To start, what does becoming financially independent mean to you? For some, it may mean being debt free, not having to rely on parents for monetary help or feeling secure about the future. For me, it’s all three. While our definitions of financially independence may differ, we can all develop the below habits to achieve it.
1. Budget. If you don’t have a budget already or don’t know how much you spend each month I recommend you read it. Knowing how much you’d like to spend versus how much you actually spend is critical to becoming financially independent. Without it even a millionaire could go broke.
2. Live within your means. Living within your means is more than just budgeting, it means recognizing that you cannot, and should not, buy everything you want. Depending on the item, we can all have gourmet taste on a spoon budget. The trick is to make sure we don’t act on it. Yup, that means we may not be able to buy that new dress at the mall, get a pedicure every week or afford our dream house right away. Some people do of course but without the big paycheck to back it up, they’re just gambling with their future.
3. Reduce and avoid debt. Due to compounding interest, getting rid of debt is more important than saving. Make that your priority and do whatever you can to be free of it. How? By making tough choices and cutting expenses elsewhere to put towards it. Many people think “debt” is like a dirty closet in your house you can just shut the door to and forget about. It’s not. It must be addressed, tackled if you will. You should not continue spending as if you have no debt. Make the tough choices today so it doesn’t grow out-of-control in the future. And while you’re tackling debt you’ve already accrued, don’t add more unnecessary debt to the table! (Think new cars, loans for expenses you should save up for instead, credit cards).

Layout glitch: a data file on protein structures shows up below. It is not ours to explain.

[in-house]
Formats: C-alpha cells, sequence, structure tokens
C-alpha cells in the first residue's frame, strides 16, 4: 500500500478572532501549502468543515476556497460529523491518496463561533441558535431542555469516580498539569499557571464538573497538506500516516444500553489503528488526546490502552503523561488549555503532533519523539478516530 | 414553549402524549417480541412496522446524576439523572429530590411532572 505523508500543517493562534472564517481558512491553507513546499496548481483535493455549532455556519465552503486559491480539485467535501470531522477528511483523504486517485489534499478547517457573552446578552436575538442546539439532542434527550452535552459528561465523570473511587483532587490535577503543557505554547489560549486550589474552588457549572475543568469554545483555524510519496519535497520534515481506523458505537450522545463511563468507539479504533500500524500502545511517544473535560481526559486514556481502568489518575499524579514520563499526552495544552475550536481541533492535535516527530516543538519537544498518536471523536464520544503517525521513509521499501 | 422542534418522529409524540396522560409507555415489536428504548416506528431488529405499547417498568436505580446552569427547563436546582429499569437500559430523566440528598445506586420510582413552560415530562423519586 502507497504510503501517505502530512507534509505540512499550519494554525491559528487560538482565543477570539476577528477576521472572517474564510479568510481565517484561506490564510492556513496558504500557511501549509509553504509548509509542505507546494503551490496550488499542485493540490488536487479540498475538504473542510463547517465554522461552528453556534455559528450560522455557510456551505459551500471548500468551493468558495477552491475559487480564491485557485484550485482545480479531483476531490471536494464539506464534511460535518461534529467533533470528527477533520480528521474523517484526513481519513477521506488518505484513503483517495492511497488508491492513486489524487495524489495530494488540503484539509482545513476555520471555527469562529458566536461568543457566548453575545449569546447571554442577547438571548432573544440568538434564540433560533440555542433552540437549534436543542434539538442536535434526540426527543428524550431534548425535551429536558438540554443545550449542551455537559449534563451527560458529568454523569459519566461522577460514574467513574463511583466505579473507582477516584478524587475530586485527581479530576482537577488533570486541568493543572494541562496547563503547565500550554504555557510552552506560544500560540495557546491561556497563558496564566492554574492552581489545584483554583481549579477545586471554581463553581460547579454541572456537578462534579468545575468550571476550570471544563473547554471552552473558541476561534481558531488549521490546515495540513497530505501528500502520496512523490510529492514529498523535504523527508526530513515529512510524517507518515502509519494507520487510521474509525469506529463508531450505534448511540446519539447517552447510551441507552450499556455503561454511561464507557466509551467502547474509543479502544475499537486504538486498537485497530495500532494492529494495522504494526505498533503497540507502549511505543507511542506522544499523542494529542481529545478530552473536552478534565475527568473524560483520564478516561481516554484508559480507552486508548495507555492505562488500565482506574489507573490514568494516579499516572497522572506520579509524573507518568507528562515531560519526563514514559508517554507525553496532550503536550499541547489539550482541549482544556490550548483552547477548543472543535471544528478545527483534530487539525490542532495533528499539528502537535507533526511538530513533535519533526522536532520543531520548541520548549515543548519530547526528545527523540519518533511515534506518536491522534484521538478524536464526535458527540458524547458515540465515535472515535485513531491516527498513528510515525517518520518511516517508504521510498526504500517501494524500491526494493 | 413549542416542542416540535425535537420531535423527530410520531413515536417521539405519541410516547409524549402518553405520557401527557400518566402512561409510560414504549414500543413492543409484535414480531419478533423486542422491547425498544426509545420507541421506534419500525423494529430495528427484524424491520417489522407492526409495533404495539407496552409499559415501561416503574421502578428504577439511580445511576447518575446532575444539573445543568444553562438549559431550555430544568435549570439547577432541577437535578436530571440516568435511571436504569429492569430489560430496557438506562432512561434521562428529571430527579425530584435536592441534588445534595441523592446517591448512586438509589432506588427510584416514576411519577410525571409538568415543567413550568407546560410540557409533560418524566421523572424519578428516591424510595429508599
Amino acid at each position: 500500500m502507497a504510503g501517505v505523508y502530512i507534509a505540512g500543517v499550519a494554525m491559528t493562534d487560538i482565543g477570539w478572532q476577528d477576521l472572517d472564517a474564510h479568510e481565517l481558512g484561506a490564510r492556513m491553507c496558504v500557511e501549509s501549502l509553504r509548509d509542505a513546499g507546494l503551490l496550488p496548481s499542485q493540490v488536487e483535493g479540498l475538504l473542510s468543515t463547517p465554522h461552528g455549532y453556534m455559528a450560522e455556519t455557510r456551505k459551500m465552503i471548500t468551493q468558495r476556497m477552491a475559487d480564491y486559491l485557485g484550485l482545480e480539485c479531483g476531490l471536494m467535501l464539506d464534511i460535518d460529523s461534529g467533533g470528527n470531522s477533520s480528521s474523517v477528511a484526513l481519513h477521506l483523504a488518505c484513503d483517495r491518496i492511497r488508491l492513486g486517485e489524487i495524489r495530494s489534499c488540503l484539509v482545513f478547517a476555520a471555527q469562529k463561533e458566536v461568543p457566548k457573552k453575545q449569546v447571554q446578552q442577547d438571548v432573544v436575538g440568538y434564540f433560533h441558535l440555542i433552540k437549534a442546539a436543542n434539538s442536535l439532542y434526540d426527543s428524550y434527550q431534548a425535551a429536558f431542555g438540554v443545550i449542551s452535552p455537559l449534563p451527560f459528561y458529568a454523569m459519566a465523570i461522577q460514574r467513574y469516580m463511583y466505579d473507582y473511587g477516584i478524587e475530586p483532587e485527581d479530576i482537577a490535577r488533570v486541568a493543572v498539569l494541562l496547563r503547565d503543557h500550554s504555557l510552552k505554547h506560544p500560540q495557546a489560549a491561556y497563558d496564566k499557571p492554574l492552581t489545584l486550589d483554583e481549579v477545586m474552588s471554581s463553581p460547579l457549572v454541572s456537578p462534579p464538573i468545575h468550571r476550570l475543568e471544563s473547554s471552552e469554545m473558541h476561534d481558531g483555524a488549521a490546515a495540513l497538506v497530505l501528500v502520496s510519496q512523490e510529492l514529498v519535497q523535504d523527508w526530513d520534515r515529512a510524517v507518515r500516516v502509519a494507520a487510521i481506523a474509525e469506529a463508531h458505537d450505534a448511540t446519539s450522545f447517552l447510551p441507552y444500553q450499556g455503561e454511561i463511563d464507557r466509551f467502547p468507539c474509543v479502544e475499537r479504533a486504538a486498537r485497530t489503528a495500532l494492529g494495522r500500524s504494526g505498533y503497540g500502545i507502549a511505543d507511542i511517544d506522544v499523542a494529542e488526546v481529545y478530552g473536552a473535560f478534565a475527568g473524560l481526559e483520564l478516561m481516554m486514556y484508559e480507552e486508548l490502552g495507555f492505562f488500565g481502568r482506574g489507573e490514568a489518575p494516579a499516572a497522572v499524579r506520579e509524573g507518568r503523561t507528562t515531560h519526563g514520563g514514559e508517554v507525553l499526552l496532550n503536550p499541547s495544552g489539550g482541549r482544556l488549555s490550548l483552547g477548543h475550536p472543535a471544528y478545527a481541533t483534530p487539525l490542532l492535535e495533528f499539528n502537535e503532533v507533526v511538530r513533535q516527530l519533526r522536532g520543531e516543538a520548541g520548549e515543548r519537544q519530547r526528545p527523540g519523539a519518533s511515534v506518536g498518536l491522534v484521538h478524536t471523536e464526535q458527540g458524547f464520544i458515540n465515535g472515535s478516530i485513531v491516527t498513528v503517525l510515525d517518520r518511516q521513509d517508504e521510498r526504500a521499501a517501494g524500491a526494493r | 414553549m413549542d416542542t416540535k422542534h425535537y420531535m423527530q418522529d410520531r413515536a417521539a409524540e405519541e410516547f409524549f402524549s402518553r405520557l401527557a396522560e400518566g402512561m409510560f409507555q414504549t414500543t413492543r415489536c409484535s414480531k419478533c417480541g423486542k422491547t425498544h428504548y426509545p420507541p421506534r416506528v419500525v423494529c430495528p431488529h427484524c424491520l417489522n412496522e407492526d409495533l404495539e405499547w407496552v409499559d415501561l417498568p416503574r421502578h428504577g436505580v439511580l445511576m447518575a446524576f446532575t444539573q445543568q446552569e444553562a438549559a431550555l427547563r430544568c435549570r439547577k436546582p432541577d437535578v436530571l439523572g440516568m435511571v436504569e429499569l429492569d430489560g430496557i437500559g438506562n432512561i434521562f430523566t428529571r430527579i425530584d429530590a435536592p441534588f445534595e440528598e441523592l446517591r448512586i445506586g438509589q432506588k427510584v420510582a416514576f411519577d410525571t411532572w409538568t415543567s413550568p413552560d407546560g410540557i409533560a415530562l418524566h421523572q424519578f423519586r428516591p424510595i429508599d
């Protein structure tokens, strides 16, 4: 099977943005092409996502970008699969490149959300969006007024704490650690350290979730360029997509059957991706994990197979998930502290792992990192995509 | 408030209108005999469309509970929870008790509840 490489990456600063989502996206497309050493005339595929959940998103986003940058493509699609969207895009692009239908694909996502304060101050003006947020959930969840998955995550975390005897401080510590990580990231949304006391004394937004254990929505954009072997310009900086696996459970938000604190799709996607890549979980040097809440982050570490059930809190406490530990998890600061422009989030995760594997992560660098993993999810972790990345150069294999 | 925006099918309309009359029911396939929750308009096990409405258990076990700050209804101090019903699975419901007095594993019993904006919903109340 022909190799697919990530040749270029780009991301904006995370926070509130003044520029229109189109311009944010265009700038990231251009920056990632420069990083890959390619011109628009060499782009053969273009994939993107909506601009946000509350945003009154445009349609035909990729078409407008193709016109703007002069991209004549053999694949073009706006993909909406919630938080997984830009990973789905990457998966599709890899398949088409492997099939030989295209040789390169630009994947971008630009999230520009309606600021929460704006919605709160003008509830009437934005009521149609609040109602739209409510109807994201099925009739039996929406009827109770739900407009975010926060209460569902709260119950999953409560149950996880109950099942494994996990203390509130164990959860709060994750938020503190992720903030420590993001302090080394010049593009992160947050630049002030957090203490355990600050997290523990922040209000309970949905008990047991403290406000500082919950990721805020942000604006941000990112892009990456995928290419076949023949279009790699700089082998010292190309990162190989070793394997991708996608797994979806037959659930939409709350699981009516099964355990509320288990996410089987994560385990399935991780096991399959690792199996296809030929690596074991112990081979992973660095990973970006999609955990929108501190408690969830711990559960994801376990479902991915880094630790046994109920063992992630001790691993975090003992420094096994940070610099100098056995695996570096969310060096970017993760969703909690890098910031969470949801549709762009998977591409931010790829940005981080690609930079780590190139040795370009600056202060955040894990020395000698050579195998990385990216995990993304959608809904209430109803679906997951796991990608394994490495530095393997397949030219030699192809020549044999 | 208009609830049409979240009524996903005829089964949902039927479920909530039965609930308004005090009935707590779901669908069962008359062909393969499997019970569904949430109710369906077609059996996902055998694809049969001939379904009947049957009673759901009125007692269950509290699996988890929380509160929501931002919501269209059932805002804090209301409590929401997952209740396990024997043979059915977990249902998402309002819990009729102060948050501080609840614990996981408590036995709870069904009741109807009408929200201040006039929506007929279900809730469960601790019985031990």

4. Do it on your own! Maybe you have no debt, but that’s only because you still share a bank account or credit card with mom or dad. While it’s great to have giving parents (I know mine often buy me way more than they should!) be respectful and don’t abuse their generosity. Not only are they not your personal bank, but you may be missing out on learning how to be fiscally responsible for yourself. Show them and yourself that you can do it!
5. Look for ways to save. Ah this is the fun part! At least for me. It’s extraordinary how much money you can save by looking for sales, using coupons and not tempting yourself with fake “deals” (I’m looking at you Groupon). There are plenty of ways to save if you start looking. One of my favorite tricks is to use grocery store cards that you can add coupons to right from your phone, or receive personalized deals on items you frequently buy. Get one and become a smart shopper.
6. Create an Emergency fund. What’s an emergency fund? It’s money saved up for any unexpected costs that may arise where you need money fast, for instance a sudden medical bill or lost job. Experts say you should have between three and six months put away for it and you can get there by putting around 10 percent away each month.
7. Invest. This is the one habit I have yet to cultivate. While I have money invested I rely on my dad and an advisor to help me figure out what to do with it! Learning how to invest and take control of my money is on my to-do list though and when I learn a little more about it, I’ll come back and tell you how!
What are other habits you’ve developed to achieve financial independence?
Share in the comments below!